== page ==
Persona 4 has an excellent design sensibility and this anime adaptation borrows it to great effect. The animation itself is rougher. I've never liked the art style Persona games use for full animation – the extended faces, torsos, and limbs seem to cause trouble – and Persona 4: The Golden Animation falls into the usual potholes. It's not a great looking show but floats along on its color work and backgrounds. Many visual elements are lifted directly from the games – the date transition, for example – and it's hard to tell whether it's a cost-cutting measure or an amusing visual reference. Either way, don't go to this for breathtaking action.
Aniplex's release features some nice goodies. The packaging looks great and fits Persona 4's distinctive aesthetic perfectly. It comes with six 4x7 postcards of the characters in costumes (taken from the show's endcards) and a short booklet of production materials. Inside, there are episode summaries, character models for all of the party members up to Kanji, some backgrounds, and models of the characters' scooters. There's also a disc featuring selections from the show's OST. The Persona series has top tier video game music, and if you'd like some variations on Shoji Meguro's signature compositions, this is a good set. I particularly like the insert song True Story (spent a few hours listening to it on repeat at work) and the climactic battle piece Ying Yang. True Story is J-pop while Ying Yang is one of Persona 4's characteristic high-energy orchestral tracks with light rap elements.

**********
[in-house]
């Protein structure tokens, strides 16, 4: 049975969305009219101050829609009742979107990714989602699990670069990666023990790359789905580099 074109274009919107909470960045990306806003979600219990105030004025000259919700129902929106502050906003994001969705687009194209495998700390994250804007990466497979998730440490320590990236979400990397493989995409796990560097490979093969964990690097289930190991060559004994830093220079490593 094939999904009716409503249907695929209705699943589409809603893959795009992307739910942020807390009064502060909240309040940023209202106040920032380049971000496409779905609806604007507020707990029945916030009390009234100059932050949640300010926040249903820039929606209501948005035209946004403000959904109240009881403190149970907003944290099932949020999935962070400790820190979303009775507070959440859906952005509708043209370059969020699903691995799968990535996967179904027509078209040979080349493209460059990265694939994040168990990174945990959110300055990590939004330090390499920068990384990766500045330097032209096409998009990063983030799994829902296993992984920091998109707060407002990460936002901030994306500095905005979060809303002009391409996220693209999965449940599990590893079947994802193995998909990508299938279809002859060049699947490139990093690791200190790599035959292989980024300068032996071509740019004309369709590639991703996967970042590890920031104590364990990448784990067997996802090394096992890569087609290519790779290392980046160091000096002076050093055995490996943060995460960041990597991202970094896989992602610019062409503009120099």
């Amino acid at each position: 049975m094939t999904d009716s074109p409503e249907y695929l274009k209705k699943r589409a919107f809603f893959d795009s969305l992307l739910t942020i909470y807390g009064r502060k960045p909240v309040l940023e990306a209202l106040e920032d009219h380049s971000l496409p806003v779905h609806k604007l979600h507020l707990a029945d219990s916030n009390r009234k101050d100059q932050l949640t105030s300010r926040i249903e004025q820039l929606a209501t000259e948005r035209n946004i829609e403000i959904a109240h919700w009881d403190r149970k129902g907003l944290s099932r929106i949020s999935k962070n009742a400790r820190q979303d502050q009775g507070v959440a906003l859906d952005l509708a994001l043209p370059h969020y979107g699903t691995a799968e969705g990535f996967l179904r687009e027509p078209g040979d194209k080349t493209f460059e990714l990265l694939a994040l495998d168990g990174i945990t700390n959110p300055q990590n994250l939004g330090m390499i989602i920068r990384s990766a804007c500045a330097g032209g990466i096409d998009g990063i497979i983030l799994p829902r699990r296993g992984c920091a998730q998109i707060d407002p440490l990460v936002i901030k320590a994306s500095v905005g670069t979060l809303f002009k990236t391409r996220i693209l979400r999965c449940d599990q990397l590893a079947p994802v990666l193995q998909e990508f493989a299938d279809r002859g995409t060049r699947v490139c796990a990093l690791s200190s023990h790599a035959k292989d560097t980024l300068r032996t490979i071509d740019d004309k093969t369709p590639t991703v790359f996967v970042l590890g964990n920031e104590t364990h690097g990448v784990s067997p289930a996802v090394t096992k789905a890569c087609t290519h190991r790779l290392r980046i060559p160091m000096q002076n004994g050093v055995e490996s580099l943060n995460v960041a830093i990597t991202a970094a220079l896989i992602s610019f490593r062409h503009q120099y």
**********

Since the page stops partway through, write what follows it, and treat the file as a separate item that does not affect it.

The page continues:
Overall, Persona 4: The Golden Animation amounts to an extended OVA for the games and original anime. It does a competent job at translating additional material from the updated re-release onto the screen, but there's no reason to watch it unless you have a near-unending thirst for more Persona 4. It may find some utility as a way to experience Persona 4: The Golden content without playing the game again, but it's steeply priced at $80 for six episodes. Unlike every other version of Persona 4 to be released here, it's also not dubbed to into English. This is more egregious than the average undubbed anime because Persona 4 characters are very much associated with their English voices. The games don't have an option for different vocal tracks. After 200 hours of Yuri Lowenthal as Yosuke and Amanda Winn-Lee as Yukiko, it's disconcerting to hear anyone else. All in all, Aniplex has dished out a gorgeous (though overpriced) release for an show that's has one audience and one audience alone: diehard Persona 4 fans who are already extremely familiar with literally everything that came before.
Overall : C
Story : C-
Animation : C
Art : B
Music : A
+ Pretty packaging, nice extras, some great tracks on the OST disc, some clever metahumor about Persona 4's game mechanics, more time with beloved characters